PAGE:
Monday, June 6, 2011
Its June! High time for a banner change to welcome hot summer days.
After my last post in May about making a pair of shoes for Eden, I've taken on making baby shoes for my Etsy shop. It's kept me busy (and kept me sane), so I've posted a pic of my favorite pair for the summer. Its fun, cheery and brings a smile to my face. A palette of my favorite colors - aqua and red.
These are meant for children, infant to toddler age so they are a little too small for Eden. But they will make a sweet gift for an expectant mother, or a new mom who's eager to dress up her baby girl.
If you're tired of the ubiquitous Robeez-style shoes out there, these maryjanes are a soft, comfy alternative.
But enough about them....they are in my shop here if anyone's interested. New tutorial coming up next!
Tuesday, May 3, 2011
|Eden & Eliot - ballet skimmer prototype for Eden|
I'm not a very good blogger. Good bloggers write everyday or every other day, no matter what, and no matter how they feel.
I'm not a good blogger because I run out of things to say.
With the world abuzz with Japan's tsunami crisis, Libya's revolt, and now Osama bin Laden's demise, I feel like I ought not to be writing about things like making felted flowers and baby shoes. Which, truthfully, is what I'd been doing while the world churned with incredible newsworthy events.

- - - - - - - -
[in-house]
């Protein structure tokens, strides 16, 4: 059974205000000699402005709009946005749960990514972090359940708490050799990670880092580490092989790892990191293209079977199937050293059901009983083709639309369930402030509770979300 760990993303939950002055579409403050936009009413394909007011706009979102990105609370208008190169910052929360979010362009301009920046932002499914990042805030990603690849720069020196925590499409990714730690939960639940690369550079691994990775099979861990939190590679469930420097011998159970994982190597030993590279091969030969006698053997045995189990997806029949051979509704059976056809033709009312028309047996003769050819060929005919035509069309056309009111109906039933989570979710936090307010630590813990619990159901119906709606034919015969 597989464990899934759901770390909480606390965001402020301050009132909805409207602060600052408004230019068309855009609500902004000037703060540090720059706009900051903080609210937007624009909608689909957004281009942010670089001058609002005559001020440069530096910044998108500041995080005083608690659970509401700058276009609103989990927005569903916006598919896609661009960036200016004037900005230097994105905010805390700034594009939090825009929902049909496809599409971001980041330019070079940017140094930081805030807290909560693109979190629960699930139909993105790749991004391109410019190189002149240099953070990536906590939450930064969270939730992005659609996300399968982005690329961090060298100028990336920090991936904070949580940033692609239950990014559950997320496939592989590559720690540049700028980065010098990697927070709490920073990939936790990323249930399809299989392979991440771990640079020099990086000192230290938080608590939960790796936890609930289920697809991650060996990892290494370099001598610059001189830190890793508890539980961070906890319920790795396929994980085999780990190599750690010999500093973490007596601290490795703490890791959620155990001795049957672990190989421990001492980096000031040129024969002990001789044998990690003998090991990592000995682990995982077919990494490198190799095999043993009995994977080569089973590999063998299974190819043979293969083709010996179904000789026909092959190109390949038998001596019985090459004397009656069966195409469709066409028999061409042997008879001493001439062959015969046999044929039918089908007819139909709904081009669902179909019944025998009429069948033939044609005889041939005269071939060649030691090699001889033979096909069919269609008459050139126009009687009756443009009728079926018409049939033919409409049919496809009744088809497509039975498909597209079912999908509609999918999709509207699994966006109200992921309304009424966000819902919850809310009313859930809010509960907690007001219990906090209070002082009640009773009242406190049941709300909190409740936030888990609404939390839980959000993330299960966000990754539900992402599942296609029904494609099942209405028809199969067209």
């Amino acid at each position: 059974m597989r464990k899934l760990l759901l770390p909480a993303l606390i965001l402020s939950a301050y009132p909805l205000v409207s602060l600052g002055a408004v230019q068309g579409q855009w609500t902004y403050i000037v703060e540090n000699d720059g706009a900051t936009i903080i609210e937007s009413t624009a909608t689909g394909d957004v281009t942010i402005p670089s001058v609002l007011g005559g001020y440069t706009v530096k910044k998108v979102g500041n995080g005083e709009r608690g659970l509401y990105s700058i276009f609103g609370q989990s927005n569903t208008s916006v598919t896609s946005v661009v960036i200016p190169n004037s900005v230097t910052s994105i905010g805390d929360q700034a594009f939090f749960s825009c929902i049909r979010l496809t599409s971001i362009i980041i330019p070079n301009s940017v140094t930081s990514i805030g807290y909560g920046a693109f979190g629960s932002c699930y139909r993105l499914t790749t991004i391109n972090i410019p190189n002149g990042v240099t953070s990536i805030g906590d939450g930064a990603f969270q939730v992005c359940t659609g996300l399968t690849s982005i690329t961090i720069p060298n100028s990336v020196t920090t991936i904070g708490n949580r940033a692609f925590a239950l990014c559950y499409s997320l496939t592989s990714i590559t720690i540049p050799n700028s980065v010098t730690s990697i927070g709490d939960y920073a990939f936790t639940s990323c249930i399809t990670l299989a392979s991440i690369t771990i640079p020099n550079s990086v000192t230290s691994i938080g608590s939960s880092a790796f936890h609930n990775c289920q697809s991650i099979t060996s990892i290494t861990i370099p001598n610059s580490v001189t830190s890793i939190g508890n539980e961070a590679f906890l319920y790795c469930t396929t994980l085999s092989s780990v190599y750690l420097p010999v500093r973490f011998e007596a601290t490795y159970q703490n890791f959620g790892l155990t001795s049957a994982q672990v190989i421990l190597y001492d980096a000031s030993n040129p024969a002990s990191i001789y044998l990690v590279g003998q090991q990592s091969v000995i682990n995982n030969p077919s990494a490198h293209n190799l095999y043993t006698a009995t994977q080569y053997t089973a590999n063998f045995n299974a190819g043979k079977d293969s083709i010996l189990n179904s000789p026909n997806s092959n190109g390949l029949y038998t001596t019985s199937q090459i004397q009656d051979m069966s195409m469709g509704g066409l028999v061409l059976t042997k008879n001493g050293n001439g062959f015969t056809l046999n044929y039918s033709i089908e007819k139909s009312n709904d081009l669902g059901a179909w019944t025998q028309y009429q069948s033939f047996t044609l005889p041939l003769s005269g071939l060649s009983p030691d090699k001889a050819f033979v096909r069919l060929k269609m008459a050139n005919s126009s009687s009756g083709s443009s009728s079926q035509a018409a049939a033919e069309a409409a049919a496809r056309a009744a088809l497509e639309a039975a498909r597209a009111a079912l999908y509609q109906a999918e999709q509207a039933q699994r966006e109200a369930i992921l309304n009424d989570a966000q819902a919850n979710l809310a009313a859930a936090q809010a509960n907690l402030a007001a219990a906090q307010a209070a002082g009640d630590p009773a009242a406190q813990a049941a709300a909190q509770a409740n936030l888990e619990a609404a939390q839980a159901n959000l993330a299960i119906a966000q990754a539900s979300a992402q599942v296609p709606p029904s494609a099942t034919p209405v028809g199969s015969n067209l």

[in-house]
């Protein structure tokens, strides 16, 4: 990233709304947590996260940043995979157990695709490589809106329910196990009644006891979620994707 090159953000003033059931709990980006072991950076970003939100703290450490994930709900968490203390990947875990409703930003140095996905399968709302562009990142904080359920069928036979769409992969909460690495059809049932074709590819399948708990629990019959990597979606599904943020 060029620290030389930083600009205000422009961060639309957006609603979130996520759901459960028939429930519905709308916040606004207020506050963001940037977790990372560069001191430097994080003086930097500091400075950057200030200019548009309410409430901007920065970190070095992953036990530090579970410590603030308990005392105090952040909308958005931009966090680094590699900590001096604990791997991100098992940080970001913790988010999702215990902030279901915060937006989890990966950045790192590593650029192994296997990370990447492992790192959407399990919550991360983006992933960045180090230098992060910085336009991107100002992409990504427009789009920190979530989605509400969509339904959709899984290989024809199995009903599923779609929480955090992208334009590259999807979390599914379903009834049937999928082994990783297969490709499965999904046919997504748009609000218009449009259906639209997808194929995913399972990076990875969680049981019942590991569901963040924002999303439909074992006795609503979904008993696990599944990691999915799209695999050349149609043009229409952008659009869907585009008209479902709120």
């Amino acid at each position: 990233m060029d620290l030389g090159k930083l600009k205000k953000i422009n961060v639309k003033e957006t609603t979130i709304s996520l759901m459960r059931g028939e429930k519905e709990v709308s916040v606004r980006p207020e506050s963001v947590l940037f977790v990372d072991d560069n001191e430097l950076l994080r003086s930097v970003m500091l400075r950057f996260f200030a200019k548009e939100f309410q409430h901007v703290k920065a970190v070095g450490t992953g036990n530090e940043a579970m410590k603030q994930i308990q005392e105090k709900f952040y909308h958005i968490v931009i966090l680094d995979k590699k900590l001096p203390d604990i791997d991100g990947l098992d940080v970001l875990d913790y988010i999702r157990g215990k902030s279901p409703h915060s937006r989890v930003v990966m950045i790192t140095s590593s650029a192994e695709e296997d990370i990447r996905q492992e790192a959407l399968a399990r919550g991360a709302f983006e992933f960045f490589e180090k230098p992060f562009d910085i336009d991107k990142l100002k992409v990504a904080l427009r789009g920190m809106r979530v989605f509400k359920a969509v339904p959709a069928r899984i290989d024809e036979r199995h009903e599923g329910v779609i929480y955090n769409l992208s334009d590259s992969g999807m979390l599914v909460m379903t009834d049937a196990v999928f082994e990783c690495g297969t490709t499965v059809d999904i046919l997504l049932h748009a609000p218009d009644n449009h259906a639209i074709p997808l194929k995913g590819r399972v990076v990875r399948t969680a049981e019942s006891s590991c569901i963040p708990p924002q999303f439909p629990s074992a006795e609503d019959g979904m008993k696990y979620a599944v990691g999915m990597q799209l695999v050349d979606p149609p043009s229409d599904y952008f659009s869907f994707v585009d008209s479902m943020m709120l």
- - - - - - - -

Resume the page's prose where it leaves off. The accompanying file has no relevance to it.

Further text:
I've also had various batches of guests in my house since mid February. All wonderful people, no doubt, but talking to people all day leaves me little time to talk to myself. Which is what blogging really is.
So excuses aside, there is no other way to get back into the groove other than just taking the plunge. Hence, here is my offering - one half of a slipper I am making for Eden, Prototype 1.0.
Its a ballet skimmer I designed for casual wear in the house (or outside, since it has faux suede bottoms.) The sole has been padded with cotton batting and lined with felted wool. The top is also felted wool - so the idea is for the foot to be completely cushed up in soft wooly comfort. Add a pretty little bit of ruffle and an elastic strap, and this little puppy is as stylish as it is practical.
I would make the other shoe, except now that I've figured out how it can be done, I might as well move on to Prototype 2.0. Oh, forgot to mention that this baby is completely hand-sewn! I dig the feel of needle and thread, kind of hynoptic and calming for the mind. Plus, the added advantage of no loud whirring to wake up the baby who has hearing like a bat.
Speaking of naps - there are SO many Mom blogs with fabulous tutorials/projects made by mothers during naptimes. I honestly don't know how that's possible?? I mean, how long do these kids nap? And why aren't these mothers running around, loading the washer, washing the dishes, folding the laundry, prepping dinner, shooing in the dog, picking up bits of lunch from the floor etc. etc...... oh, and don't forget, finally updating their Facebook status or writing a random blog post?